Family, Food, and Football: What Isn’t There to Love?
Thanksgiving used to be my favorite holiday. Like most American born kids, I was indoctrinated into a culture where Thanksgiving is a celebration of an idealized American identity. The holiday is marketed as a representation of the best of American values even though it is built on a lie. Despite my knowledge of the holiday’s inherent hypocrisy, I’d be lying if I didn’t admit to enjoying many aspects of the celebration. Like so many Americans, my willingness to participate in this holiday stems from an association with its positive components: food and family.
At my elementary school, there was a great fuss made over Thanksgiving, with a series of annual rituals consisting of songs, food, and costumes. Kindergartners dressed up in stereotypical Indigenous clothing and first graders wore the outfits typically associated with the modern idea of pilgrims. We then begrudgingly sang in front of the entire elementary school during assembly. Kindergartners were notoriously out of control and it was no coincidence that they were posed as Indigienous peoples in this deeply problematic pageant.
Although just a year apart, the first graders had undergone an additional year of formal education so they were deemed civilized and calm enough to play the role of pilgrims. Following our song routine, tables in the lunchroom were pushed together to allow kindergartners and first graders to share a meal on a long communal table to mirror the imagined Thanksgiving feast.
The Dark History of Thanksgiving
This censorship of the violent history of this country was conducted following a unit in our social studies class meant to teach us about the relationship between “Native Americans” and European colonizers. Affectionately branded as “pilgrims,” the European colonizers were framed simply as immigrants seeking freedom. In our lessons, the pilgrims were the sympathetic characters with whom my classmates and I were meant to identify. In contrast, Indingenous people were presented as exotic and our teachers spent most of the time teaching us about beads and “Native American names,” which we all chose for ourselves based on our interests. I was Hungrywolf.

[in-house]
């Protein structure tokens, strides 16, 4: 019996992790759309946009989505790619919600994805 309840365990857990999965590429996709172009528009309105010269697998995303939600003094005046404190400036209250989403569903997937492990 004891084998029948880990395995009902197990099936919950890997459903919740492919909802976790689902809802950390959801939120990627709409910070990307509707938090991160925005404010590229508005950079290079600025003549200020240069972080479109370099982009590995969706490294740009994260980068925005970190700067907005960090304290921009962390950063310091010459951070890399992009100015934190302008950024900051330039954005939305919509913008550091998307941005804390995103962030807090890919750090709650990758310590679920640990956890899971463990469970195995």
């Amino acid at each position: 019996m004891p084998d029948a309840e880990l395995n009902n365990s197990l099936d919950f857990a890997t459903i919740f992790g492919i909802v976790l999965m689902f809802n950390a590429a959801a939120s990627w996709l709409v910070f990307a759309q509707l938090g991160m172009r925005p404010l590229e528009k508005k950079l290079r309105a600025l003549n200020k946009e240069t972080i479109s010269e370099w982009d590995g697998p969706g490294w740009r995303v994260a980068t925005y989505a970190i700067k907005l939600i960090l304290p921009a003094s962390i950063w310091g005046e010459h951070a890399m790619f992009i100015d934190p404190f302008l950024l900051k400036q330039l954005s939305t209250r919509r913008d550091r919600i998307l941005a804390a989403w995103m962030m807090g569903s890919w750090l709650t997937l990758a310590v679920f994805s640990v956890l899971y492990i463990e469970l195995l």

Rather than anchoring an education plan with significant historical events, our class spent the majority of our time making costumes after learning about the fantastical myth of pilgrims and Indigenous people celebrating the first Thanksgiving with a feast. Feathers were glued onto headdresses and paper buckles were affixed to black paper hats. Paired with our flimsy appropriative dress was a dreadful rendition of the minstrel classic, “Turkey in the Straw.” Despite the song’s deeply racist roots, it has become a Thanksgiving staple.
I attended a K-12 private school on the Upper East Side of Manhattan where I was one of two black people in my entire grade. As a five year old, I was unable to comprehend the contextual significance of these rituals in a room full of white people, but now I reflect in horror and utter disgust. Every year in elementary school, we learned a little bit more about the actual history of colonization in America, but the theatrics surrounding Thanksgiving remained. It wasn’t until high school that the myth of Thanksgiving was finally debunked as a farce and the extreme violent origins of the United States were thoroughly exposed.